Competition Assays for Dopamine D1 Receptors

As described above conducting competitive MS binding assays is dependent on certain prerequisites. Crude membrane preparations from pig striatum could be shown to be a suitable source for D1 receptors in preliminary radioligand binding assays. Furthermore it turned out that the binding assays can be conducted in 50 mM ammonium formate instead of the Tris buffer generally used. A further decisive fact was that the D1 receptor density in the membrane preparation was high enough to reach a target concentration in the range of the Kd of SCH 23390 (Fig. 7.4) that was chosen as a marker.

Employing the D1 receptor selective compound SCH 23390 as marker, well known from radioligand binding assays (Kd for [3H]SCH 23390 = 0.53 nM) [60], had a two-fold advantage: first, the experimental conditions for the binding experiment could be adopted from respective radioligand binding assays, and secondly, it enabled a very simple validation of the results obtained from MS binding assays by means of radioligand binding assays. Finally, with the development of a LC-ESI-MS/MS method that allowed a reliable quantitation of SCH 23390 in concentrations below 100 pM, the requirements for using SCH 23390 as a marker in competitive MS binding assays were fulfilled.

The binding experiments were conducted with 1.25 nM SCH 23390 and D1 receptors in concentrations of roughly 0.5-0.8 nM in a total volume of 250 mL, applying different concentrations of the test compound. Separating the nonbound marker from the target preparation (containing the bound marker) was accomplished by centrifugation. The resulting supernatant was subsequently analyzed by LC-ESI-MS/MS without further purification (Fig. 7.5).

SCH 23390 SKF 83566 (-)-sulpiride / (+)-butaclamol
Flow Chart For Ans Receptors
Fig. 7.4 Structures of compounds used in competitive MS binding assays for dopamine Di and D2 receptors.
Binding Assays

Fig. 7.5 Schematic flowchart of the competitive MS-binding assay quantifying the nonbound marker employed for dopamine Di receptors. After incubation of the target (D1 receptor) in presence of the marker (SCH 23390) and a test compound, the binding samples are centrifuged to separate bound from nonbound marker. The nonbound marker in the resulting supernatant is quantified by LC-ESI-MS/MS without further sample preparation.

Fig. 7.5 Schematic flowchart of the competitive MS-binding assay quantifying the nonbound marker employed for dopamine Di receptors. After incubation of the target (D1 receptor) in presence of the marker (SCH 23390) and a test compound, the binding samples are centrifuged to separate bound from nonbound marker. The nonbound marker in the resulting supernatant is quantified by LC-ESI-MS/MS without further sample preparation.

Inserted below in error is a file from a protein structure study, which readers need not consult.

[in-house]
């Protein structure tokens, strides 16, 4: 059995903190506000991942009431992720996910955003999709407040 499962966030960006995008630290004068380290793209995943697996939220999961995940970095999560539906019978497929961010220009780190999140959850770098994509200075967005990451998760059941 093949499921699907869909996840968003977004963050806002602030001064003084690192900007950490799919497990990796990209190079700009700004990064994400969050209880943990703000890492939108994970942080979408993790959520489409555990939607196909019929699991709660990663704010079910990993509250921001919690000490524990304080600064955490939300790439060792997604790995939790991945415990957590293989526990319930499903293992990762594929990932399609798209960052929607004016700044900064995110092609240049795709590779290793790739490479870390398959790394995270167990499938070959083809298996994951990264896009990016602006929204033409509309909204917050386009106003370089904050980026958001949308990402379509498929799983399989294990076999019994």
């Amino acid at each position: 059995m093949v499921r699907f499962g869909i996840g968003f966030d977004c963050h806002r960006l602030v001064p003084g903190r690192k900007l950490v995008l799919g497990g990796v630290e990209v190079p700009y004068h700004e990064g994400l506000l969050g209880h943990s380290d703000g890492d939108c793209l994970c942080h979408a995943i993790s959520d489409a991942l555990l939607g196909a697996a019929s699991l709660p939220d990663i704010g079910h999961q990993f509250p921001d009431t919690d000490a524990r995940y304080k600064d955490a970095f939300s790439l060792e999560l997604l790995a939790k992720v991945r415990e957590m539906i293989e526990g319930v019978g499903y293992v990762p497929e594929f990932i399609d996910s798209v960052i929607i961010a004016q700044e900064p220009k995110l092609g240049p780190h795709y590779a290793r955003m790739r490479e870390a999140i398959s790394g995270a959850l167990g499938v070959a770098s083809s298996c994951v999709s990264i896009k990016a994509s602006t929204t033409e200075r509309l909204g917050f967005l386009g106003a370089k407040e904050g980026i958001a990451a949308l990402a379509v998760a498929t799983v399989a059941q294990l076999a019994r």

Sch23390 Binding Assay

Fig. 7.6 Nonbound SCH 23390 in a competitive MS binding assay for dopamine Di receptors monitored at a transition from 288.1 ! 91.2 m/z from binding samples without or with (+)-butaclamol. Intensity (/) is shown: (a) without (+)-butaclamol, (b) with 30 nM (+)-butaclamol, (c) with 10 mM (+)-butaclamol. (a-c) Representative chromatograms after HPLC separation (RP8 column; solvent: CH3CN/0.1% HCOOH in H2O 1:1; 300 mL min"1).

Fig. 7.6 Nonbound SCH 23390 in a competitive MS binding assay for dopamine Di receptors monitored at a transition from 288.1 ! 91.2 m/z from binding samples without or with (+)-butaclamol. Intensity (/) is shown: (a) without (+)-butaclamol, (b) with 30 nM (+)-butaclamol, (c) with 10 mM (+)-butaclamol. (a-c) Representative chromatograms after HPLC separation (RP8 column; solvent: CH3CN/0.1% HCOOH in H2O 1:1; 300 mL min"1).

Figure 7.6 exemplifies the results for the dopamine antagonist (+)-butaclamol (Fig. 7.4).

In the absence of the test compound (total binding) the signal of the nonbound marker was low (Fig. 7.6a) and intensified with increasing concentrations of (+)-butaclamol (Fig. 7.6b). The signal obtained in the presence of 10 mM (+)-butaclamol (Fig. 7.6c) corresponds to the difference between the total marker concentration [Mtot] and nonspecific binding. Hence, the difference between the maximum signal (m [Mtot] - nonspecific binding) and the minimum signal (m [Mtot] - specific binding - nonspecific binding) represents specific SCH 23390 binding.

With the data obtained in this way competition curves could be generated for (+)-butaclamol (Fig. 7.7). A number of other dopamine antagonists were studied

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